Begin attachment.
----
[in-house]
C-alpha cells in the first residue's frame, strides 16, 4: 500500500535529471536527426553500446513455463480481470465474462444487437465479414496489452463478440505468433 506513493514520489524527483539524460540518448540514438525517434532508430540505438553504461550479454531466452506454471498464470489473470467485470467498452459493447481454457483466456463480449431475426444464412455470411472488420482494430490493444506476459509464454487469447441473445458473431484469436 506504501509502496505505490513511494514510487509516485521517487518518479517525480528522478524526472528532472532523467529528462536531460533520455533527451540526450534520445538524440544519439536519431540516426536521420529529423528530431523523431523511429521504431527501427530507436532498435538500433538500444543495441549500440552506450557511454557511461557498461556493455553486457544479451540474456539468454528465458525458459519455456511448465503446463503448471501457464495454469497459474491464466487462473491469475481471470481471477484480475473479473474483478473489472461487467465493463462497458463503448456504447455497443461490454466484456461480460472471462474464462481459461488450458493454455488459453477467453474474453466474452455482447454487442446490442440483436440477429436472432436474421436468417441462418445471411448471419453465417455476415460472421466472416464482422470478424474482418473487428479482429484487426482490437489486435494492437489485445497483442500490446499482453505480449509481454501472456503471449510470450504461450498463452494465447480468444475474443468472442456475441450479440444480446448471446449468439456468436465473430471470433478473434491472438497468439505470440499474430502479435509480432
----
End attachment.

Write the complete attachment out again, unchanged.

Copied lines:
[in-house]
C-alpha cells in the first residue's frame, strides 16, 4: 500500500535529471536527426553500446513455463480481470465474462444487437465479414496489452463478440505468433 506513493514520489524527483539524460540518448540514438525517434532508430540505438553504461550479454531466452506454471498464470489473470467485470467498452459493447481454457483466456463480449431475426444464412455470411472488420482494430490493444506476459509464454487469447441473445458473431484469436 506504501509502496505505490513511494514510487509516485521517487518518479517525480528522478524526472528532472532523467529528462536531460533520455533527451540526450534520445538524440544519439536519431540516426536521420529529423528530431523523431523511429521504431527501427530507436532498435538500433538500444543495441549500440552506450557511454557511461557498461556493455553486457544479451540474456539468454528465458525458459519455456511448465503446463503448471501457464495454469497459474491464466487462473491469475481471470481471477484480475473479473474483478473489472461487467465493463462497458463503448456504447455497443461490454466484456461480460472471462474464462481459461488450458493454455488459453477467453474474453466474452455482447454487442446490442440483436440477429436472432436474421436468417441462418445471411448471419453465417455476415460472421466472416464482422470478424474482418473487428479482429484487426482490437489486435494492437489485445497483442500490446499482453505480449509481454501472456503471449510470450504461450498463452494465447480468444475474443468472442456475441450479440444480446448471446449468439456468436465473430471470433478473434491472438497468439505470440499474430502479435509480432